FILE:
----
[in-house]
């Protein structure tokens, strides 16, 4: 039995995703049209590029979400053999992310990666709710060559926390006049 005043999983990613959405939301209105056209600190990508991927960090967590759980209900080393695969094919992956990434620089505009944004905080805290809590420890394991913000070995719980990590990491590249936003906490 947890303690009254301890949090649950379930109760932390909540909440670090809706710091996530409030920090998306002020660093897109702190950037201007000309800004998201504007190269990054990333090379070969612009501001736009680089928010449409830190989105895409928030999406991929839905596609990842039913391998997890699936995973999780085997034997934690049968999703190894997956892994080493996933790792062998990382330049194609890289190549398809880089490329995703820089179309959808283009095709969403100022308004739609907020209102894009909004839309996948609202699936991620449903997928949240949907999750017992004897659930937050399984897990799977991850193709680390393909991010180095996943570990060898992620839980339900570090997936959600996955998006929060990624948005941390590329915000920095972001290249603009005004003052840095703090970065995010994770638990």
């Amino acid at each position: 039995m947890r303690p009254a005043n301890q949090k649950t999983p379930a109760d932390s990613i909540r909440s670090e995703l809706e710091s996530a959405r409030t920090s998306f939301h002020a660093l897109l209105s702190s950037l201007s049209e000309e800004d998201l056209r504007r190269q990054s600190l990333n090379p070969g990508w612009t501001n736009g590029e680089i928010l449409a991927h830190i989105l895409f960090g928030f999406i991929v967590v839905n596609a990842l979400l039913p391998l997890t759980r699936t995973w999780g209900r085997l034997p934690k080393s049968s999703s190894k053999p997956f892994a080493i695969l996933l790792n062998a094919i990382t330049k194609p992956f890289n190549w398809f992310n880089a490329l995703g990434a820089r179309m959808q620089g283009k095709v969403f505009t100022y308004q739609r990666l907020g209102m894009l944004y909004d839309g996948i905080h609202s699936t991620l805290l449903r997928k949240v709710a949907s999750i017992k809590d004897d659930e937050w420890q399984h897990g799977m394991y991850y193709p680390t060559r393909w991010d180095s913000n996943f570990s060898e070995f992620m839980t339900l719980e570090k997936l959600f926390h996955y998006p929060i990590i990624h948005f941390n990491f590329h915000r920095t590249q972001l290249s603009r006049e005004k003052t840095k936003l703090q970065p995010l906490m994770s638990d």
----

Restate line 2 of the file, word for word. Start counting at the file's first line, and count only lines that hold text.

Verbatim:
């Protein structure tokens, strides 16, 4: 039995995703049209590029979400053999992310990666709710060559926390006049 005043999983990613959405939301209105056209600190990508991927960090967590759980209900080393695969094919992956990434620089505009944004905080805290809590420890394991913000070995719980990590990491590249936003906490 947890303690009254301890949090649950379930109760932390909540909440670090809706710091996530409030920090998306002020660093897109702190950037201007000309800004998201504007190269990054990333090379070969612009501001736009680089928010449409830190989105895409928030999406991929839905596609990842039913391998997890699936995973999780085997034997934690049968999703190894997956892994080493996933790792062998990382330049194609890289190549398809880089490329995703820089179309959808283009095709969403100022308004739609907020209102894009909004839309996948609202699936991620449903997928949240949907999750017992004897659930937050399984897990799977991850193709680390393909991010180095996943570990060898992620839980339900570090997936959600996955998006929060990624948005941390590329915000920095972001290249603009005004003052840095703090970065995010994770638990």